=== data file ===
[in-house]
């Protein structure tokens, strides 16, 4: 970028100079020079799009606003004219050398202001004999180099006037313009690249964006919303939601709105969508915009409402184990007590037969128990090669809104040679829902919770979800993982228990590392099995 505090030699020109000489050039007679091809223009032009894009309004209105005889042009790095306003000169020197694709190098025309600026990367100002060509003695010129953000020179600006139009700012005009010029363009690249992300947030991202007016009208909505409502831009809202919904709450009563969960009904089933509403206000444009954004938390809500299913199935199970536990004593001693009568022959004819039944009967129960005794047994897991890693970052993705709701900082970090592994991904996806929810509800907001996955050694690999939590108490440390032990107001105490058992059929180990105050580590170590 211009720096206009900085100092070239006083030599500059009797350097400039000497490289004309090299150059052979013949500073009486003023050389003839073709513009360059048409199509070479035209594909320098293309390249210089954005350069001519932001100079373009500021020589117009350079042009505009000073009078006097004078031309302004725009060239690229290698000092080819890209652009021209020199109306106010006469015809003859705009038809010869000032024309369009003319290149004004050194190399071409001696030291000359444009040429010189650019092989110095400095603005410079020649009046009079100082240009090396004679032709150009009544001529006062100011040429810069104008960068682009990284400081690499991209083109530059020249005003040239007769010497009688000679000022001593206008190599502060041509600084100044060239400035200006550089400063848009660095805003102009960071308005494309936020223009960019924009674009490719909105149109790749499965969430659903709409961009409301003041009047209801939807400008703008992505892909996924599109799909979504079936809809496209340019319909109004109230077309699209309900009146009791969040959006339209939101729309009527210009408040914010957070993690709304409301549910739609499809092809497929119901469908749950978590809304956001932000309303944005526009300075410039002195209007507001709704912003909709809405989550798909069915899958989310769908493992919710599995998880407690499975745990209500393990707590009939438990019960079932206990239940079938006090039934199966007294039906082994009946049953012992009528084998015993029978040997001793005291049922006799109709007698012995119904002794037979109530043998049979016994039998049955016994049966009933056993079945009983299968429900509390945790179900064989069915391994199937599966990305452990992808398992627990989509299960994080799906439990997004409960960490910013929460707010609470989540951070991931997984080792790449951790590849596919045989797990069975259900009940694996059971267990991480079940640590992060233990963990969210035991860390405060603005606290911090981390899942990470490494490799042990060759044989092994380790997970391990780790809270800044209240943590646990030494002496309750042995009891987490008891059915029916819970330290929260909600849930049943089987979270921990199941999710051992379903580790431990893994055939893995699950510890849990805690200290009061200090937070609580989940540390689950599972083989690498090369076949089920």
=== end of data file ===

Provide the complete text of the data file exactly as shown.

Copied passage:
[in-house]
């Protein structure tokens, strides 16, 4: 970028100079020079799009606003004219050398202001004999180099006037313009690249964006919303939601709105969508915009409402184990007590037969128990090669809104040679829902919770979800993982228990590392099995 505090030699020109000489050039007679091809223009032009894009309004209105005889042009790095306003000169020197694709190098025309600026990367100002060509003695010129953000020179600006139009700012005009010029363009690249992300947030991202007016009208909505409502831009809202919904709450009563969960009904089933509403206000444009954004938390809500299913199935199970536990004593001693009568022959004819039944009967129960005794047994897991890693970052993705709701900082970090592994991904996806929810509800907001996955050694690999939590108490440390032990107001105490058992059929180990105050580590170590 211009720096206009900085100092070239006083030599500059009797350097400039000497490289004309090299150059052979013949500073009486003023050389003839073709513009360059048409199509070479035209594909320098293309390249210089954005350069001519932001100079373009500021020589117009350079042009505009000073009078006097004078031309302004725009060239690229290698000092080819890209652009021209020199109306106010006469015809003859705009038809010869000032024309369009003319290149004004050194190399071409001696030291000359444009040429010189650019092989110095400095603005410079020649009046009079100082240009090396004679032709150009009544001529006062100011040429810069104008960068682009990284400081690499991209083109530059020249005003040239007769010497009688000679000022001593206008190599502060041509600084100044060239400035200006550089400063848009660095805003102009960071308005494309936020223009960019924009674009490719909105149109790749499965969430659903709409961009409301003041009047209801939807400008703008992505892909996924599109799909979504079936809809496209340019319909109004109230077309699209309900009146009791969040959006339209939101729309009527210009408040914010957070993690709304409301549910739609499809092809497929119901469908749950978590809304956001932000309303944005526009300075410039002195209007507001709704912003909709809405989550798909069915899958989310769908493992919710599995998880407690499975745990209500393990707590009939438990019960079932206990239940079938006090039934199966007294039906082994009946049953012992009528084998015993029978040997001793005291049922006799109709007698012995119904002794037979109530043998049979016994039998049955016994049966009933056993079945009983299968429900509390945790179900064989069915391994199937599966990305452990992808398992627990989509299960994080799906439990997004409960960490910013929460707010609470989540951070991931997984080792790449951790590849596919045989797990069975259900009940694996059971267990991480079940640590992060233990963990969210035991860390405060603005606290911090981390899942990470490494490799042990060759044989092994380790997970391990780790809270800044209240943590646990030494002496309750042995009891987490008891059915029916819970330290929260909600849930049943089987979270921990199941999710051992379903580790431990893994055939893995699950510890849990805690200290009061200090937070609580989940540390689950599972083989690498090369076949089920």